On the Richard Crouse Show for August 9, 2020 we meet Jay Baruchel. He’s been acting since the age of twelve and has appeared in everything from “Knocked Up” and “Tropic Thunder” to “The Trotsky” and “She’s Out of My League” to the action-fantasy “The Sorcerer’s Apprentice” and “This Is the End.” He’s probably best known as the voice of Hiccup in the wildly successful “How to Train Your Dragon” franchise but he says, despite all the success in front of the camera, what he really wants to do is direct.
Two years ago he wrote and directed the sports comedy “Goon: Last of the Enforcers.” Now he appears both in front of and behind the camera in “Random Acts of Violence,” a genre film that asks serious questions about how we relate to violence in art.
Based on a 2008 Image Comic, “Random Acts of Violence” begins with comic book writer Todd (Jesse Williams) suffering a case of writer’s block. His series, a grisly and successful adaptation of a real-life serial killer dubbed Slasherman, is coming to an end and he doesn’t know how to wind it down.
On a press tour from Toronto to New York to promote the final issue, Jesse and friends, visit the scene of the Slasherman’s crimes. As the group fall victim to a series of heinous copycat crimes the film asks, “What are the real consequences when life (and death) begin to imitate art?”
I talk about that with Jay in this interview but we started by reminiscing about the “beforetime” when we could go to the movies. I asked him what movie memories stand out for him when he thinks back to the theatre experience.
Then, we meet Mike Scott, the founding member, lead singer, guitarist and songwriter of The Waterboys. He is a restless creative spirit, known for radical changes in music style throughout what he refers to as his “allegedly unorthodox” career. The music on his solo albums and with The Waterboys explores a number of different styles, including folk, Celtic and rock and roll, fusing them together to create a sound that is not only catchy but unique.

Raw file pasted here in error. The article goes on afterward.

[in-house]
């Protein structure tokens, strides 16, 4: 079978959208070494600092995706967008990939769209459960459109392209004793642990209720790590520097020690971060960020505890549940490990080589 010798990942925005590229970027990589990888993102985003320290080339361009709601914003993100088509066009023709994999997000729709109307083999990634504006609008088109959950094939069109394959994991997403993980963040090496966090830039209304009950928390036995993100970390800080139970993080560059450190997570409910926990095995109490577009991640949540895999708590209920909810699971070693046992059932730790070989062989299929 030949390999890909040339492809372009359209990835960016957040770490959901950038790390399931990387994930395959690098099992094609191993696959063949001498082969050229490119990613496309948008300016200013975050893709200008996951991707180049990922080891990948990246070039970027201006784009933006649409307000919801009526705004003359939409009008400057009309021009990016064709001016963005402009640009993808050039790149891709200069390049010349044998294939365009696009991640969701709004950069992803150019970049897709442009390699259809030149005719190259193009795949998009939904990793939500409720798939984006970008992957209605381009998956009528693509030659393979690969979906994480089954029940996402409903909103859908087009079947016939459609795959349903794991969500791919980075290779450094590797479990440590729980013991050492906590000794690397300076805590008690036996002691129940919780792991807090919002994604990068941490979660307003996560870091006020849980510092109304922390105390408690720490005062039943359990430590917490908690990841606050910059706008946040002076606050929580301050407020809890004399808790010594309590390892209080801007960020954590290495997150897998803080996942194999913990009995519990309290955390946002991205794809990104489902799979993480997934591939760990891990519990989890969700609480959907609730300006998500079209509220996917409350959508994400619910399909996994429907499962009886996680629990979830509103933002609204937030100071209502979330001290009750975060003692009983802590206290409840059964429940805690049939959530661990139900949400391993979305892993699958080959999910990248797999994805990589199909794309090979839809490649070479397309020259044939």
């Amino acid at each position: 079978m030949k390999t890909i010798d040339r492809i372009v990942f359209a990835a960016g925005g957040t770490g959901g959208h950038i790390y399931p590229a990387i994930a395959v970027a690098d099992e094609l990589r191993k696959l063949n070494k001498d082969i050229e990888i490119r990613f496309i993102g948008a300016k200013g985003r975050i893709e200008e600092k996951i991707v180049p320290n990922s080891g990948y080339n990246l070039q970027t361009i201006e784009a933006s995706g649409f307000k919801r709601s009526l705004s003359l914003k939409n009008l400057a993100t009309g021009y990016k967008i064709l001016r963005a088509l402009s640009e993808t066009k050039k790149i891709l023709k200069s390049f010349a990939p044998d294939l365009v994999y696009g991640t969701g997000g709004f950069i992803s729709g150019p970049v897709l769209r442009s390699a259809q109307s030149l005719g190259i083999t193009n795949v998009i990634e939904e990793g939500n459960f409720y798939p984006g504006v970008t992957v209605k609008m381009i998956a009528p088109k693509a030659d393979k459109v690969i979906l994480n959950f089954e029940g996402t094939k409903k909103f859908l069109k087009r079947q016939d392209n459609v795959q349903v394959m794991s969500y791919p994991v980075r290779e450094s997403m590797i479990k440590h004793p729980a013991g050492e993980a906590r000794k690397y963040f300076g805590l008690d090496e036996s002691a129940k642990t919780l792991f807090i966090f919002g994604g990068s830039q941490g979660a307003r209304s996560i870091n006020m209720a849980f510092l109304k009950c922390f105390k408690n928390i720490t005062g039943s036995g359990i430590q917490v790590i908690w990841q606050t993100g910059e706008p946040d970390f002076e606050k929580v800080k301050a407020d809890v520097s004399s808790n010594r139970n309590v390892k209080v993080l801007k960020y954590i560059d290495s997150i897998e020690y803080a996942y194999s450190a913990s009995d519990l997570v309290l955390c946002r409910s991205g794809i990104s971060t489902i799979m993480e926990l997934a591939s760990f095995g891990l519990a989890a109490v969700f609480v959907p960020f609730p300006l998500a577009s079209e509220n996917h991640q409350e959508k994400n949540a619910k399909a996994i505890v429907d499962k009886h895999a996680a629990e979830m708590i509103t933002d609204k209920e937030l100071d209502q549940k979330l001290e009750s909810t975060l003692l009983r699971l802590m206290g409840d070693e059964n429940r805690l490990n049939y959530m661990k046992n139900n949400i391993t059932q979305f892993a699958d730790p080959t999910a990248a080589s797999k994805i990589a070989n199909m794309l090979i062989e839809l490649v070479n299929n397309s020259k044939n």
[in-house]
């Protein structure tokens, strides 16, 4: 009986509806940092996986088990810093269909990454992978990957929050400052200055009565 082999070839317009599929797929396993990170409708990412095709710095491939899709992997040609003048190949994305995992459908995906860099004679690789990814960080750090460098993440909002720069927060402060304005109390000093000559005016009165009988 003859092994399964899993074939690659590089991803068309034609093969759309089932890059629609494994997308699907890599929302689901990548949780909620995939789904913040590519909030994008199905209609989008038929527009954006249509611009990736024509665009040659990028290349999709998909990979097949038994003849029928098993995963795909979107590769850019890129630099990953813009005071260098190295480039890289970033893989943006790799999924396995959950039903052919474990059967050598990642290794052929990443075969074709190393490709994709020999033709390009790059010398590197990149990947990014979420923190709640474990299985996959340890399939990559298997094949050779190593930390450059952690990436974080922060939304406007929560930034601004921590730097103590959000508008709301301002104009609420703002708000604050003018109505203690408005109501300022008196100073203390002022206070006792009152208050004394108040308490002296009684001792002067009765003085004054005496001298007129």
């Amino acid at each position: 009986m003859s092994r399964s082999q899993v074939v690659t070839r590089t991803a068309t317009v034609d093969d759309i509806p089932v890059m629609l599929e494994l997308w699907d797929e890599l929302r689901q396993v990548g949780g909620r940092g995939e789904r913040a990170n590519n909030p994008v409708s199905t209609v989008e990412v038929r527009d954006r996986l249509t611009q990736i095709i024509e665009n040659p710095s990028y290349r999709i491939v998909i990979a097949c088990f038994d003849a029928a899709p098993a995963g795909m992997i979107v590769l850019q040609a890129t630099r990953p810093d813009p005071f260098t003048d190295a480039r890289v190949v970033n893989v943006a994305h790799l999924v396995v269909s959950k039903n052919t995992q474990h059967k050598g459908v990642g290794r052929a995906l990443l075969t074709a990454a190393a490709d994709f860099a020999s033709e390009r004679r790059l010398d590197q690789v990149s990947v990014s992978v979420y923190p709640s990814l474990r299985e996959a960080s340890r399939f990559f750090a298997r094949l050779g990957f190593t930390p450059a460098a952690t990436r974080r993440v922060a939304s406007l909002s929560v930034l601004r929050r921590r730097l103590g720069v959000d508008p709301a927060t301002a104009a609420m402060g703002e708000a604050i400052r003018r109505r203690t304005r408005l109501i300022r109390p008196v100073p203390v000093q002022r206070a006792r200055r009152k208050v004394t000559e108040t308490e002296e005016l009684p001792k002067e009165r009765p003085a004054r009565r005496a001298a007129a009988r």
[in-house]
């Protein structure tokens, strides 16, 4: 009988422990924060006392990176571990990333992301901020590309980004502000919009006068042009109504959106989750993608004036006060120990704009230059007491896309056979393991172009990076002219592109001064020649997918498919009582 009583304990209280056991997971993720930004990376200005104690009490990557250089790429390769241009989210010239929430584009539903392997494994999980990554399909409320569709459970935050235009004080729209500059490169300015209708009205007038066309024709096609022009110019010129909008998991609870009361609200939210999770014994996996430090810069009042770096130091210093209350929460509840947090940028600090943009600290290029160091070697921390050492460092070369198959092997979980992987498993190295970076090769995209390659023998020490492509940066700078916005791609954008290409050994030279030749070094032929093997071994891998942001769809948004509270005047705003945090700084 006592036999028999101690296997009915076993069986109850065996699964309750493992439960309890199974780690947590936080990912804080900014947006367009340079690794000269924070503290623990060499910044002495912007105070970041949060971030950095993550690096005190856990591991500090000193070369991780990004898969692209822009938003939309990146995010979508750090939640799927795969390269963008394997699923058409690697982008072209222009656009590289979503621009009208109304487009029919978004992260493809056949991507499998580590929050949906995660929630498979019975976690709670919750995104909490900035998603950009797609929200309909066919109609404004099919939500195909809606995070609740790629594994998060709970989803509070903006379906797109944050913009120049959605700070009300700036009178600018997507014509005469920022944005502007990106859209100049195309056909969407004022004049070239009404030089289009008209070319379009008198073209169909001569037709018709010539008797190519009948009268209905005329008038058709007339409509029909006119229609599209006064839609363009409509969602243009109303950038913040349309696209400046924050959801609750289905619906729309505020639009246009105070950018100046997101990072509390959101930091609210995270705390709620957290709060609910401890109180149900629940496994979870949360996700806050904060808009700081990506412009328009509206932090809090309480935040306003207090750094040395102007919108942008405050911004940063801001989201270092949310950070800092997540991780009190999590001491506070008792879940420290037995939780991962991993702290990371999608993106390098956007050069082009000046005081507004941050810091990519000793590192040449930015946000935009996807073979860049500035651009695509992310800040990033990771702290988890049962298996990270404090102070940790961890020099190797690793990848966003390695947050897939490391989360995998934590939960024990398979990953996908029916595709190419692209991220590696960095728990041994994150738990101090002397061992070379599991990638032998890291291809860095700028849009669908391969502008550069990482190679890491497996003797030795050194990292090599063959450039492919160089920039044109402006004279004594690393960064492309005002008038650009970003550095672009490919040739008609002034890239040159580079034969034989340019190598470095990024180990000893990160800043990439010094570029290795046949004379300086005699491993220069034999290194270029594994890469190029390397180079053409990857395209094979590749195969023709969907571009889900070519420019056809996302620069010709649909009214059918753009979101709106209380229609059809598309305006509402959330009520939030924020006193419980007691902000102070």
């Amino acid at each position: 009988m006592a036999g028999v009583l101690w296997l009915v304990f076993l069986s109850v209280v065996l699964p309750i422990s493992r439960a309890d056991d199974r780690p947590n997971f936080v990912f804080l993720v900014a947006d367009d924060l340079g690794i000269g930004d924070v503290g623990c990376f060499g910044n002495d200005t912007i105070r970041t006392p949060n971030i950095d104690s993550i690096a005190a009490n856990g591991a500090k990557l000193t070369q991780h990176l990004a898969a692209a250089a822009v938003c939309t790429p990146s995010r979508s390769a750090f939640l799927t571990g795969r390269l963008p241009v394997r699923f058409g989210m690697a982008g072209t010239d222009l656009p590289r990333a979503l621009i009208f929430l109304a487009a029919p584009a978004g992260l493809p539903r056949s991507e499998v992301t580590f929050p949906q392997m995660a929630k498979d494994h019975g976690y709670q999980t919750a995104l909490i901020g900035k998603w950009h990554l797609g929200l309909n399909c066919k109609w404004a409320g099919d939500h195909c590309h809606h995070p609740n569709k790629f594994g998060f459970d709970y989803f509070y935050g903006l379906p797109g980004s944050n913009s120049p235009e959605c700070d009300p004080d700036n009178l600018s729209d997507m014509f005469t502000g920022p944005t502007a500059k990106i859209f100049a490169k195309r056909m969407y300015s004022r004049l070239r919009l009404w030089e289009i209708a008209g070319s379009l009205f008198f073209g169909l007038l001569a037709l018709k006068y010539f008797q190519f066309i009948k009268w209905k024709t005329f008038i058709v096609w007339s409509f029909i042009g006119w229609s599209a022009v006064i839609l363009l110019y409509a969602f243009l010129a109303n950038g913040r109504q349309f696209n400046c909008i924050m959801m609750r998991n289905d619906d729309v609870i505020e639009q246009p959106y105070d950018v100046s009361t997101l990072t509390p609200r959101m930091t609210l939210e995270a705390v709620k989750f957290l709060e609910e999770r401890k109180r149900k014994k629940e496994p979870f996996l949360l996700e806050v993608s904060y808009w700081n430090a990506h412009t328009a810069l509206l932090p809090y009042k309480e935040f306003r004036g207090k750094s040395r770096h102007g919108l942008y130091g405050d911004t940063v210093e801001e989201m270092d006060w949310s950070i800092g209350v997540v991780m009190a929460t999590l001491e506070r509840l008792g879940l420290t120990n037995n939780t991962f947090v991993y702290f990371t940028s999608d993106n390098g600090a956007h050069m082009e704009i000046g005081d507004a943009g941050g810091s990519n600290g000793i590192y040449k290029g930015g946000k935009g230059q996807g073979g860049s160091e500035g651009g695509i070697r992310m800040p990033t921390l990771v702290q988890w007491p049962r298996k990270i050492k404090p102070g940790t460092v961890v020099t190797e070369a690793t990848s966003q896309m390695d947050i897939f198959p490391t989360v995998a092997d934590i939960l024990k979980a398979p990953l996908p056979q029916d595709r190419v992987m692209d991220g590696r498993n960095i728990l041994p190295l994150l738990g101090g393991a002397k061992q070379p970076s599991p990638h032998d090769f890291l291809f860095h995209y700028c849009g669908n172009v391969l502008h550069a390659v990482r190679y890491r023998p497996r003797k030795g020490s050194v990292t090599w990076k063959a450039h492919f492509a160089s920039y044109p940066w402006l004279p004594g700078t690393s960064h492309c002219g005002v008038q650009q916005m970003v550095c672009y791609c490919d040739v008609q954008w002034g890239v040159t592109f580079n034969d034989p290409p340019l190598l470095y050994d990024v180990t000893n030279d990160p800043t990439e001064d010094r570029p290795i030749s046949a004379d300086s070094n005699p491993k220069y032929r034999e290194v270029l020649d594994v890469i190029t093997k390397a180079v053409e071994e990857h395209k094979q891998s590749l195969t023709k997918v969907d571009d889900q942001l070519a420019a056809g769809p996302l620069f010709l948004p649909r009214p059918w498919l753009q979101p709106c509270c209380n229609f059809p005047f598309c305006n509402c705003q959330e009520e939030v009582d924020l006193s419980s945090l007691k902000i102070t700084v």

The press release for his newest record “Good Luck, Seeker,” says the songs are populated by unrepentant freaks, soul legends, outlaw film stars and 20th Century mystics, drawing inspiration from the Stones, Kate Bush, Sly and Kendrick as well as Mike Scott’s very own musical past.
It’s a genre busting effort with epic songs like the dramatic, spoken word tune “My Wanderings In The Weary Land” to the earworm of the extremely catchy single “The Soul Singer.”
In this interview we talk about the construct of time, the power of the Clash and why he liked a record by Dave Dee, Dozy, Beaky, Mick & Tich enough to spend 8 and sixpence, or about 50 cents on it…
I began the interview by asking Mike Scott why he’s never made the same record twice.
Listen to the whole thing HERE!
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Each week on the nationally syndicated Richard Crouse Show, Canada’s most recognized movie critic brings together some of the most interesting and opinionated people from the movies, television and music to put a fresh spin on news from the world of lifestyle and pop-culture. Tune into this show to hear in-depth interviews with actors and directors, to find out what’s going on behind the scenes of your favourite shows and movies and get a new take on current trends. Recent guests include Ethan Hawke, director Brad Bird, comedian Gilbert Gottfried, Eric Roberts, Brian Henson, Jonathan Goldsmith a.k.a. “The most interesting man in the world,” and best selling author Linwood Barclay.
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